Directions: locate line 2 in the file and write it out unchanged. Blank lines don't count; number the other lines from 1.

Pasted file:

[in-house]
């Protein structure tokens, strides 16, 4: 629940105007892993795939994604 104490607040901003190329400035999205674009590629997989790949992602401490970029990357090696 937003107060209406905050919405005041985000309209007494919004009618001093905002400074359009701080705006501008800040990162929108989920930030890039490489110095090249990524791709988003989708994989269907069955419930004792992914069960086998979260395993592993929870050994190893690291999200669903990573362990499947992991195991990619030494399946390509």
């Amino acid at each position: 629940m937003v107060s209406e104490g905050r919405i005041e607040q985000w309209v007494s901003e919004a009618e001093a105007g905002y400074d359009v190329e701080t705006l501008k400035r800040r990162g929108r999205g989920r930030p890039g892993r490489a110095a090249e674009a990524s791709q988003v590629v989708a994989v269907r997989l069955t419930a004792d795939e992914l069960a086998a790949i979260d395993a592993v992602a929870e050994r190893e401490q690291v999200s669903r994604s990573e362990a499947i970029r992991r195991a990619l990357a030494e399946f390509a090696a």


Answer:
């Protein structure tokens, strides 16, 4: 629940105007892993795939994604 104490607040901003190329400035999205674009590629997989790949992602401490970029990357090696 937003107060209406905050919405005041985000309209007494919004009618001093905002400074359009701080705006501008800040990162929108989920930030890039490489110095090249990524791709988003989708994989269907069955419930004792992914069960086998979260395993592993929870050994190893690291999200669903990573362990499947992991195991990619030494399946390509």